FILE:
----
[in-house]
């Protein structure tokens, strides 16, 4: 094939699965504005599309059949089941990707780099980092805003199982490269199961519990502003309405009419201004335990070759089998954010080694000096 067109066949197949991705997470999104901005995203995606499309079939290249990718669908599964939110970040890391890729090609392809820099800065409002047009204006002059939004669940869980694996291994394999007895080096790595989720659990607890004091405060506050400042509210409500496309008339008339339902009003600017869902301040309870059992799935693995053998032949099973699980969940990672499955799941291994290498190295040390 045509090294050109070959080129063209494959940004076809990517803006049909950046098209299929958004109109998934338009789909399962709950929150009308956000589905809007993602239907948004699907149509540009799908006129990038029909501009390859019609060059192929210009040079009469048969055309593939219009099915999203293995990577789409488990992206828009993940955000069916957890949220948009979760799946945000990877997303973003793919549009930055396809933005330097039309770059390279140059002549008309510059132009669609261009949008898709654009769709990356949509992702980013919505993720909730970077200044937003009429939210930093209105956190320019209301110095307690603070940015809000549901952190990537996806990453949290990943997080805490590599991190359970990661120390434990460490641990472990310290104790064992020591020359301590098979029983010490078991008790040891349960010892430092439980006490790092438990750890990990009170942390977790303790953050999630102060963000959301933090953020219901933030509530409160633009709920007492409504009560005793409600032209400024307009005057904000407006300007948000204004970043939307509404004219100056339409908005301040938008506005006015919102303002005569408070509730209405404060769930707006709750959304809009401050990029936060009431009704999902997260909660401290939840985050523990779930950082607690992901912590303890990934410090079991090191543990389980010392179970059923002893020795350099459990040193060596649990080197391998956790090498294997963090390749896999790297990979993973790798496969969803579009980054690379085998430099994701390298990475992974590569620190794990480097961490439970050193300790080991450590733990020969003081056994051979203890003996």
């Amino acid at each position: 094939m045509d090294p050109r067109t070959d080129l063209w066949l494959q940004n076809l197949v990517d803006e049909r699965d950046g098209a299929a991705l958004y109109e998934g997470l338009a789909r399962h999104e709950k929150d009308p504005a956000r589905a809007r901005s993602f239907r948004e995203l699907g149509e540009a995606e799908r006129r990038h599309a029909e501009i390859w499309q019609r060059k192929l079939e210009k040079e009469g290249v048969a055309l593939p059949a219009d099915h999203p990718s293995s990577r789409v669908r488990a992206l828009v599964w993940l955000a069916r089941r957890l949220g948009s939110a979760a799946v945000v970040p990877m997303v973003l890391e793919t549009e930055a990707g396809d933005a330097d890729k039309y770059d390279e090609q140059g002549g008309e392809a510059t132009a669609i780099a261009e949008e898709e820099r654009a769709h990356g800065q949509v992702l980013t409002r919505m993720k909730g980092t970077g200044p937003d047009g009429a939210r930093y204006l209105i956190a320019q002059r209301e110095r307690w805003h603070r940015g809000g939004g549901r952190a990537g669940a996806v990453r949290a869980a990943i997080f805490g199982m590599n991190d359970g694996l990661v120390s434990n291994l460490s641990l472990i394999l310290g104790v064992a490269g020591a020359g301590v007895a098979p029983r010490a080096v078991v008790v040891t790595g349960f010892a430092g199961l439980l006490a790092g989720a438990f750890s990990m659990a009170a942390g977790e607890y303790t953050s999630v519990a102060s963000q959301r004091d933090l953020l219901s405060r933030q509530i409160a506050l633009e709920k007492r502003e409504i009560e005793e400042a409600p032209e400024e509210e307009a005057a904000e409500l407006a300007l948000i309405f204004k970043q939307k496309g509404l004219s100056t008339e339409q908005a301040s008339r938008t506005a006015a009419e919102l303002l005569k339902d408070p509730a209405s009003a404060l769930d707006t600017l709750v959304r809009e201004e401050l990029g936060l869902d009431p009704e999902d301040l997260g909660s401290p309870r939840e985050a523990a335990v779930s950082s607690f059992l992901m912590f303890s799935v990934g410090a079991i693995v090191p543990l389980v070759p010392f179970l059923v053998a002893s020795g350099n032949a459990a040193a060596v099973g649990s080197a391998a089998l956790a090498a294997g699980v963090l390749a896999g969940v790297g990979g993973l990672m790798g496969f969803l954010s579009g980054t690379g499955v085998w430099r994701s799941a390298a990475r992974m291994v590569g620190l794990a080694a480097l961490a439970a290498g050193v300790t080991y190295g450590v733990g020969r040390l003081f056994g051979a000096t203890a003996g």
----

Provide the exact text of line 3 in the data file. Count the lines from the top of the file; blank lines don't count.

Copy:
């Amino acid at each position: 094939m045509d090294p050109r067109t070959d080129l063209w066949l494959q940004n076809l197949v990517d803006e049909r699965d950046g098209a299929a991705l958004y109109e998934g997470l338009a789909r399962h999104e709950k929150d009308p504005a956000r589905a809007r901005s993602f239907r948004e995203l699907g149509e540009a995606e799908r006129r990038h599309a029909e501009i390859w499309q019609r060059k192929l079939e210009k040079e009469g290249v048969a055309l593939p059949a219009d099915h999203p990718s293995s990577r789409v669908r488990a992206l828009v599964w993940l955000a069916r089941r957890l949220g948009s939110a979760a799946v945000v970040p990877m997303v973003l890391e793919t549009e930055a990707g396809d933005a330097d890729k039309y770059d390279e090609q140059g002549g008309e392809a510059t132009a669609i780099a261009e949008e898709e820099r654009a769709h990356g800065q949509v992702l980013t409002r919505m993720k909730g980092t970077g200044p937003d047009g009429a939210r930093y204006l209105i956190a320019q002059r209301e110095r307690w805003h603070r940015g809000g939004g549901r952190a990537g669940a996806v990453r949290a869980a990943i997080f805490g199982m590599n991190d359970g694996l990661v120390s434990n291994l460490s641990l472990i394999l310290g104790v064992a490269g020591a020359g301590v007895a098979p029983r010490a080096v078991v008790v040891t790595g349960f010892a430092g199961l439980l006490a790092g989720a438990f750890s990990m659990a009170a942390g977790e607890y303790t953050s999630v519990a102060s963000q959301r004091d933090l953020l219901s405060r933030q509530i409160a506050l633009e709920k007492r502003e409504i009560e005793e400042a409600p032209e400024e509210e307009a005057a904000e409500l407006a300007l948000i309405f204004k970043q939307k496309g509404l004219s100056t008339e339409q908005a301040s008339r938008t506005a006015a009419e919102l303002l005569k339902d408070p509730a209405s009003a404060l769930d707006t600017l709750v959304r809009e201004e401050l990029g936060l869902d009431p009704e999902d301040l997260g909660s401290p309870r939840e985050a523990a335990v779930s950082s607690f059992l992901m912590f303890s799935v990934g410090a079991i693995v090191p543990l389980v070759p010392f179970l059923v053998a002893s020795g350099n032949a459990a040193a060596v099973g649990s080197a391998a089998l956790a090498a294997g699980v963090l390749a896999g969940v790297g990979g993973l990672m790798g496969f969803l954010s579009g980054t690379g499955v085998w430099r994701s799941a390298a990475r992974m291994v590569g620190l794990a080694a480097l961490a439970a290498g050193v300790t080991y190295g450590v733990g020969r040390l003081f056994g051979a000096t203890a003996g």